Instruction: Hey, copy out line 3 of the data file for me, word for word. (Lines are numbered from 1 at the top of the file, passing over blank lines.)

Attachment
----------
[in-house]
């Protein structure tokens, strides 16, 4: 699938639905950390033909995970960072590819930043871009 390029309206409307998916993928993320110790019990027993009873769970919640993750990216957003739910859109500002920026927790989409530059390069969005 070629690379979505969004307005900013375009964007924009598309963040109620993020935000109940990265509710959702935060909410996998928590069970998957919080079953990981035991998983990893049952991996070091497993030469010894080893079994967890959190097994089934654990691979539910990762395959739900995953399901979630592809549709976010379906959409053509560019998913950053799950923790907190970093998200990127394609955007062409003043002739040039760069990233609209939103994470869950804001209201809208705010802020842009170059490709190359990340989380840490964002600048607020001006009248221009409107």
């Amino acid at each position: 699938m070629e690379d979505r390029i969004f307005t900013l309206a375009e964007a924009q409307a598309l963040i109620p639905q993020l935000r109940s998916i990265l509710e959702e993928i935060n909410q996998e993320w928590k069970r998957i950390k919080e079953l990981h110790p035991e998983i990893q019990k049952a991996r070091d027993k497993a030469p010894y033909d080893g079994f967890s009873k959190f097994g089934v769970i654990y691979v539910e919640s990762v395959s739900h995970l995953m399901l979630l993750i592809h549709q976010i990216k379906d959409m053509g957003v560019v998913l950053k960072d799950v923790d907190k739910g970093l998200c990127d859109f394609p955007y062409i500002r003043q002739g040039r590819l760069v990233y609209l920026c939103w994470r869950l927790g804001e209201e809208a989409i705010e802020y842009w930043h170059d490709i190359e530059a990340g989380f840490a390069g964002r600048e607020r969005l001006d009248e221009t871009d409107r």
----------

């Amino acid at each position: 699938m070629e690379d979505r390029i969004f307005t900013l309206a375009e964007a924009q409307a598309l963040i109620p639905q993020l935000r109940s998916i990265l509710e959702e993928i935060n909410q996998e993320w928590k069970r998957i950390k919080e079953l990981h110790p035991e998983i990893q019990k049952a991996r070091d027993k497993a030469p010894y033909d080893g079994f967890s009873k959190f097994g089934v769970i654990y691979v539910e919640s990762v395959s739900h995970l995953m399901l979630l993750i592809h549709q976010i990216k379906d959409m053509g957003v560019v998913l950053k960072d799950v923790d907190k739910g970093l998200c990127d859109f394609p955007y062409i500002r003043q002739g040039r590819l760069v990233y609209l920026c939103w994470r869950l927790g804001e209201e809208a989409i705010e802020y842009w930043h170059d490709i190359e530059a990340g989380f840490a390069g964002r600048e607020r969005l001006d009248e221009t871009d409107r």